Tarnished Are the Stars

by Rosiee Thor
First sentence: “There was nothing quite like the first tick of a new heart.”
Support your local independent bookstore: buy it there!
Content: There’s some death — but not violent death — and some romance. It’s in the YA section (grades 6-8) of the bookstore.

It’s the future, and Earth has become inhabitable for reasons unnamed. A group of settlers have made it to a new world — Earth Adjacent — and have put up a settlement there. The Queen is still orbiting the world in the “Tower”, but the ruler of the earth is the Commissioner, who has issues with technology. So a splinter group of settlers have moved out to a hidden city, determined to use tech, mostly because they need it to survive. Something is making hearts stop working.

Enter Anna, the settlement’s most wanted criminal: The Technician. She defies the Commissioner’s edicts, in order to help people survive. And then one day, she runs across the Commissioner’s son, Nathaniel, who has a TICCER — an artificial heart — just like she does. That opens up a whole world of questions. Which only get more complicated when Emma, the Queen’s personal spy — arrives from the Tower, in order to marry Nathaniel and carry out the Queen’s will.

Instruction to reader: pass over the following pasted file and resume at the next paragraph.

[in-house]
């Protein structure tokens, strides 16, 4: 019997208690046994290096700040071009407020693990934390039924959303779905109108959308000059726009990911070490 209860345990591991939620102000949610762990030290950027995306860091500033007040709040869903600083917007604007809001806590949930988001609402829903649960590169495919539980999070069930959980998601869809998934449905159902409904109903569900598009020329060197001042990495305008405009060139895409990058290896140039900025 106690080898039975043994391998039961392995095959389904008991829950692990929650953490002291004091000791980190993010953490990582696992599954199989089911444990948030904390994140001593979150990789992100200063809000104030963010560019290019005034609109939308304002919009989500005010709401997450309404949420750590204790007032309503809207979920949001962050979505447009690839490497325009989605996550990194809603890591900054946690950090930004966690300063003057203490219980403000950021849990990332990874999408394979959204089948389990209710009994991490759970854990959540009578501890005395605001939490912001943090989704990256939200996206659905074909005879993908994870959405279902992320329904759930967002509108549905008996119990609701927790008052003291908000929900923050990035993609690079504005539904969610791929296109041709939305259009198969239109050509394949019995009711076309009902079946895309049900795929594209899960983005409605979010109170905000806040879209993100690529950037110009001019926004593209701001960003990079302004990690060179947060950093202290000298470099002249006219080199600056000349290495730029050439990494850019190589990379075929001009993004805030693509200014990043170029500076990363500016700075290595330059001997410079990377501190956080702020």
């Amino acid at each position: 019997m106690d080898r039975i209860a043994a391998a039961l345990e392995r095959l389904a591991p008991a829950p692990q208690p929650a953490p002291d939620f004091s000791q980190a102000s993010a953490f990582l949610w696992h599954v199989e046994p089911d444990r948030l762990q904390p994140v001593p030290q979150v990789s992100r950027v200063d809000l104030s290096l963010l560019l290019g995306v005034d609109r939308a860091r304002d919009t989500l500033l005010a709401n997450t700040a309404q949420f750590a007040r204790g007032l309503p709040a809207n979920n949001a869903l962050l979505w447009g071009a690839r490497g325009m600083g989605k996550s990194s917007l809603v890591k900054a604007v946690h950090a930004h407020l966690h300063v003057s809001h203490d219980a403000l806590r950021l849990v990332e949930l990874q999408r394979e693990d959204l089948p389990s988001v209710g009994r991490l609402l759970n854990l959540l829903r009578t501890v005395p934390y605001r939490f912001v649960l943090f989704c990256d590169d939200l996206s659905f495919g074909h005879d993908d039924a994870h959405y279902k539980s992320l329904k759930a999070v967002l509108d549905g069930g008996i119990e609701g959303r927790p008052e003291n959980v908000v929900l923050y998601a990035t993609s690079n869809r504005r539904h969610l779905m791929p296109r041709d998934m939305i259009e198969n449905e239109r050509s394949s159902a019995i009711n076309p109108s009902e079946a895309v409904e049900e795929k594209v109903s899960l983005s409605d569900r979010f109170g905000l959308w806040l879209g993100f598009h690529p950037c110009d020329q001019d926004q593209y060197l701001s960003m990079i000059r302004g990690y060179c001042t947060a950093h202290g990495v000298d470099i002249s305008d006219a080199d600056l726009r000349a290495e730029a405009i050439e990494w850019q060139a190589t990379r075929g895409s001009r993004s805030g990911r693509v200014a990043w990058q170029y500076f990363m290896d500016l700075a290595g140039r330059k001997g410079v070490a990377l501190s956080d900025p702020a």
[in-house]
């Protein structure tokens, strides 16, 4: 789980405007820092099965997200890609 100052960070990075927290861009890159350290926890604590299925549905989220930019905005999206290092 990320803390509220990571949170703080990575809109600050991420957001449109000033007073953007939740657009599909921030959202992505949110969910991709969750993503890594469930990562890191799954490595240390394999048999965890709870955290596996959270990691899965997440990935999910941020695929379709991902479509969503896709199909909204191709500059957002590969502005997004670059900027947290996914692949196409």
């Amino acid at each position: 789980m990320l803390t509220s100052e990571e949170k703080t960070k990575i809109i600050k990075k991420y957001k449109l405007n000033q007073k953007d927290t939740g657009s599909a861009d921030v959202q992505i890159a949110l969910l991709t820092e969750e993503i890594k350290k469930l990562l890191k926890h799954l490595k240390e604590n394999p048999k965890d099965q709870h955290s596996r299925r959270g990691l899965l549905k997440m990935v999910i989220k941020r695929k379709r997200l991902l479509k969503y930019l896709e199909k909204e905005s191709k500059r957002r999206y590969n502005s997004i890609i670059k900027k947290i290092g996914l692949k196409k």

I started listening to this one on audio, and it was a complete fail. I just didn’t like the narrator, and there were enough moving parts that I couldn’t keep it in my head. Note to self: I don’t do fantasy on audio well (this isn’t my first fantasy audio fail). That said, I was interested enough in the story to pick up the physical book and finish it. And… it’s not bad. I liked that there wasn’t a lot of romance, and that the focus of the relationships were friendship and family. I thought the ending was a bit rushed, but it didn’t take away from the clever premise of a new world and what it takes to settle and populate one. And hooray — it was a stand-alone! I appreciate that Thor was able to wrap the story up in one book.

I solid debut, I think.

The Queen of Nothing

by Holly Black
First sentence: “The Royal Astrologer, Baphen, squinted at the star chart and tried not to flinch when it seemed sure the youngest prince of Elfhame was about to be dropped on his royal head.”
Support your local independent bookstore: buy it there!
Review copy provided by the publisher
Others in the series: The Cruel Prince, The Wicked King
Content: There’s a lot of violence, some mild swearing, and one tasteful sex scene. It will be in the teen section (grades 9+) of the bookstore.